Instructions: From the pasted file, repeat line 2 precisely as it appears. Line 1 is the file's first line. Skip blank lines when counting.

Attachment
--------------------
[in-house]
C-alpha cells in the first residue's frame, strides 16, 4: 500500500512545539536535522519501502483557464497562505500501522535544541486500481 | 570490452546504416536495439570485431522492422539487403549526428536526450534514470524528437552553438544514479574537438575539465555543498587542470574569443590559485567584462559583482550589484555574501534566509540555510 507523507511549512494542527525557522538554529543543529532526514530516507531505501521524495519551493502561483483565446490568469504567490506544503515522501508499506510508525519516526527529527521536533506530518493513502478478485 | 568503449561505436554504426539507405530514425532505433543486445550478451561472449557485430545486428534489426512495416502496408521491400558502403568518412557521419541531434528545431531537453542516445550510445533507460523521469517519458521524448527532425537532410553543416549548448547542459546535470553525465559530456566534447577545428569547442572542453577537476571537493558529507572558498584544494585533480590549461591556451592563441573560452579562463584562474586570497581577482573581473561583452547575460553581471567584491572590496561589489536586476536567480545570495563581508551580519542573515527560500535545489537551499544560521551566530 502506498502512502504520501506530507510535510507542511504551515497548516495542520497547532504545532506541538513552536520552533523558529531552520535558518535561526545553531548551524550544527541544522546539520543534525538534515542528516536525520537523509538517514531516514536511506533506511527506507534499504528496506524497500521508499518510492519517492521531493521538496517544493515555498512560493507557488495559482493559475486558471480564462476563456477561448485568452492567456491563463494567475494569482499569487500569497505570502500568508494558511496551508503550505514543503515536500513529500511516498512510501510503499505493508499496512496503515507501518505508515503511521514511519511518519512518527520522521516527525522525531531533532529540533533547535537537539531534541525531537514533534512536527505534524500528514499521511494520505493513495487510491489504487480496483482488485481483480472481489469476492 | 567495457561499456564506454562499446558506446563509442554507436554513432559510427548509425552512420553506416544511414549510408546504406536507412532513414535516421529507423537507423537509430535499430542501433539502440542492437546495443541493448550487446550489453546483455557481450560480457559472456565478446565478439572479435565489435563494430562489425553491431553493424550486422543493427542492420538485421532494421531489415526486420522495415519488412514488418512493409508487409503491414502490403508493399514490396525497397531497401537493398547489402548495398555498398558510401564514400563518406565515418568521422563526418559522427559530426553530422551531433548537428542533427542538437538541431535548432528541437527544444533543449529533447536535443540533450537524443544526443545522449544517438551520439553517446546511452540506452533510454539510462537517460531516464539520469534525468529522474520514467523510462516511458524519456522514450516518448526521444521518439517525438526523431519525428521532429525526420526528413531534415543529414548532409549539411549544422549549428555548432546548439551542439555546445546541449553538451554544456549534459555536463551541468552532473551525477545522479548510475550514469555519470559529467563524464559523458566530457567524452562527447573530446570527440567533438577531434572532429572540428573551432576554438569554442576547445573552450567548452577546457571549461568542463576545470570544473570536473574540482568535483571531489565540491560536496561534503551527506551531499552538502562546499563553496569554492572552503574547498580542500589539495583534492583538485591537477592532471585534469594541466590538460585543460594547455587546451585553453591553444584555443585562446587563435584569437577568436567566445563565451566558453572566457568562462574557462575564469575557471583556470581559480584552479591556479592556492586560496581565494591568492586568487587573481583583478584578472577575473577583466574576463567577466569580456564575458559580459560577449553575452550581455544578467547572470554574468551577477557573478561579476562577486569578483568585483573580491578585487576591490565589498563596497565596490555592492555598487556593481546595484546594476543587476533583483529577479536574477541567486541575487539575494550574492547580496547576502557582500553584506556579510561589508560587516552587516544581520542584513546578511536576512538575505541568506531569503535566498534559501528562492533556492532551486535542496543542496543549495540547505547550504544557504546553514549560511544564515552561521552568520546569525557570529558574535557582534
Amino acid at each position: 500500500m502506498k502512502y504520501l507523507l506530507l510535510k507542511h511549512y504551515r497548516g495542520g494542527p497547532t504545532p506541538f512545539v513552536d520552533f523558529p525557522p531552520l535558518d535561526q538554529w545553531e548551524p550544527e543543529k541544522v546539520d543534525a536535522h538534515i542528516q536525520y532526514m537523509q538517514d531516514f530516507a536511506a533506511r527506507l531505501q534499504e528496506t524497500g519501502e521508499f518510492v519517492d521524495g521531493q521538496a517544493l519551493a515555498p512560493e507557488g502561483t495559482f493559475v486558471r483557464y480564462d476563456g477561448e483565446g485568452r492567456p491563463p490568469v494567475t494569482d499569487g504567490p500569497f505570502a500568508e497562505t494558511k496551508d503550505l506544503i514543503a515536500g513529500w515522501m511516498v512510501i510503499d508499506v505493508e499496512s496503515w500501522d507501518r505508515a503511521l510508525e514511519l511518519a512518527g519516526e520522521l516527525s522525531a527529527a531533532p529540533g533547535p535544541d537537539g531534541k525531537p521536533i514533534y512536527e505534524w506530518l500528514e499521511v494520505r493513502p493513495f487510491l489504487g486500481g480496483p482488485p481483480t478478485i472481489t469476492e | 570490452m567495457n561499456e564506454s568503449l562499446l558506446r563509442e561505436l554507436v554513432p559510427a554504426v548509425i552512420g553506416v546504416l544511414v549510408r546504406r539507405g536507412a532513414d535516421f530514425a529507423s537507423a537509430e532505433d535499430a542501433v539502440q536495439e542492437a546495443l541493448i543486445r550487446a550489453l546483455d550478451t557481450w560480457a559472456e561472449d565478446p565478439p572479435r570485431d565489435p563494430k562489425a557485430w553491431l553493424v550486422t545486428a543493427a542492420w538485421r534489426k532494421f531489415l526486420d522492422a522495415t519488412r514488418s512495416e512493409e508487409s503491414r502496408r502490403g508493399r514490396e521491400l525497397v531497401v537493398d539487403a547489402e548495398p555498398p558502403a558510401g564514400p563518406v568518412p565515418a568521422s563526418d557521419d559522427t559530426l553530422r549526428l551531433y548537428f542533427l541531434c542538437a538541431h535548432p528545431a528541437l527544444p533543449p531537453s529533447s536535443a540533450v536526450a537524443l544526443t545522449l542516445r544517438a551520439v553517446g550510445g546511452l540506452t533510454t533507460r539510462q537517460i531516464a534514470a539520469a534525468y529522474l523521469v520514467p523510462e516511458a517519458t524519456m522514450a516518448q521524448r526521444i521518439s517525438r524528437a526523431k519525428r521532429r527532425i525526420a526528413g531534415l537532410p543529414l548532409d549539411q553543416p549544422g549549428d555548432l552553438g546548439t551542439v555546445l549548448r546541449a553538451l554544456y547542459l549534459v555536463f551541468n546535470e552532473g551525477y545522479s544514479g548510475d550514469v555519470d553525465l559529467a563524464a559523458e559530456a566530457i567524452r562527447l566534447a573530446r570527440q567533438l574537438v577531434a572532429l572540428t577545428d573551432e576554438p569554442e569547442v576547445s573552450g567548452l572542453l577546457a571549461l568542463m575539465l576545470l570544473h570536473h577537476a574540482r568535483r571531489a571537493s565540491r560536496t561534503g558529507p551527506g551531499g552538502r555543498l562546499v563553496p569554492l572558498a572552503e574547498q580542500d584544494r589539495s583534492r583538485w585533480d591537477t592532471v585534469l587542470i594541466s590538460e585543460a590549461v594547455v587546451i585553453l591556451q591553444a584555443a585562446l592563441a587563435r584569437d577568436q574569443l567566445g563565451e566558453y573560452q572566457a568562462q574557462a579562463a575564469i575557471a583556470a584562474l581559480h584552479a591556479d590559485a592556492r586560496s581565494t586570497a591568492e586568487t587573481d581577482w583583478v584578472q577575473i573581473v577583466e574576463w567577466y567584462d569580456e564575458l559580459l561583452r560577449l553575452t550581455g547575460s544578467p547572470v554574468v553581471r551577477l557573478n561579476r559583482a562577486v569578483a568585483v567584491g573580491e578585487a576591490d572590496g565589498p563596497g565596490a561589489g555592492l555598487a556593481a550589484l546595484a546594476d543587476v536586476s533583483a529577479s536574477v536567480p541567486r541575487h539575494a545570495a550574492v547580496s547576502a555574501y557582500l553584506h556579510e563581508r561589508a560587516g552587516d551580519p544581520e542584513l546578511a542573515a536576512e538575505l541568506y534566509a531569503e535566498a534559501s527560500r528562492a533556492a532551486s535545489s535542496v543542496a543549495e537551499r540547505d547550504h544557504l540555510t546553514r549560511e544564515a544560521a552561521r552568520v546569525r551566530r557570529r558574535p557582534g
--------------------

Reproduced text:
C-alpha cells in the first residue's frame, strides 16, 4: 500500500512545539536535522519501502483557464497562505500501522535544541486500481 | 570490452546504416536495439570485431522492422539487403549526428536526450534514470524528437552553438544514479574537438575539465555543498587542470574569443590559485567584462559583482550589484555574501534566509540555510 507523507511549512494542527525557522538554529543543529532526514530516507531505501521524495519551493502561483483565446490568469504567490506544503515522501508499506510508525519516526527529527521536533506530518493513502478478485 | 568503449561505436554504426539507405530514425532505433543486445550478451561472449557485430545486428534489426512495416502496408521491400558502403568518412557521419541531434528545431531537453542516445550510445533507460523521469517519458521524448527532425537532410553543416549548448547542459546535470553525465559530456566534447577545428569547442572542453577537476571537493558529507572558498584544494585533480590549461591556451592563441573560452579562463584562474586570497581577482573581473561583452547575460553581471567584491572590496561589489536586476536567480545570495563581508551580519542573515527560500535545489537551499544560521551566530 502506498502512502504520501506530507510535510507542511504551515497548516495542520497547532504545532506541538513552536520552533523558529531552520535558518535561526545553531548551524550544527541544522546539520543534525538534515542528516536525520537523509538517514531516514536511506533506511527506507534499504528496506524497500521508499518510492519517492521531493521538496517544493515555498512560493507557488495559482493559475486558471480564462476563456477561448485568452492567456491563463494567475494569482499569487500569497505570502500568508494558511496551508503550505514543503515536500513529500511516498512510501510503499505493508499496512496503515507501518505508515503511521514511519511518519512518527520522521516527525522525531531533532529540533533547535537537539531534541525531537514533534512536527505534524500528514499521511494520505493513495487510491489504487480496483482488485481483480472481489469476492 | 567495457561499456564506454562499446558506446563509442554507436554513432559510427548509425552512420553506416544511414549510408546504406536507412532513414535516421529507423537507423537509430535499430542501433539502440542492437546495443541493448550487446550489453546483455557481450560480457559472456565478446565478439572479435565489435563494430562489425553491431553493424550486422543493427542492420538485421532494421531489415526486420522495415519488412514488418512493409508487409503491414502490403508493399514490396525497397531497401537493398547489402548495398555498398558510401564514400563518406565515418568521422563526418559522427559530426553530422551531433548537428542533427542538437538541431535548432528541437527544444533543449529533447536535443540533450537524443544526443545522449544517438551520439553517446546511452540506452533510454539510462537517460531516464539520469534525468529522474520514467523510462516511458524519456522514450516518448526521444521518439517525438526523431519525428521532429525526420526528413531534415543529414548532409549539411549544422549549428555548432546548439551542439555546445546541449553538451554544456549534459555536463551541468552532473551525477545522479548510475550514469555519470559529467563524464559523458566530457567524452562527447573530446570527440567533438577531434572532429572540428573551432576554438569554442576547445573552450567548452577546457571549461568542463576545470570544473570536473574540482568535483571531489565540491560536496561534503551527506551531499552538502562546499563553496569554492572552503574547498580542500589539495583534492583538485591537477592532471585534469594541466590538460585543460594547455587546451585553453591553444584555443585562446587563435584569437577568436567566445563565451566558453572566457568562462574557462575564469575557471583556470581559480584552479591556479592556492586560496581565494591568492586568487587573481583583478584578472577575473577583466574576463567577466569580456564575458559580459560577449553575452550581455544578467547572470554574468551577477557573478561579476562577486569578483568585483573580491578585487576591490565589498563596497565596490555592492555598487556593481546595484546594476543587476533583483529577479536574477541567486541575487539575494550574492547580496547576502557582500553584506556579510561589508560587516552587516544581520542584513546578511536576512538575505541568506531569503535566498534559501528562492533556492532551486535542496543542496543549495540547505547550504544557504546553514549560511544564515552561521552568520546569525557570529558574535557582534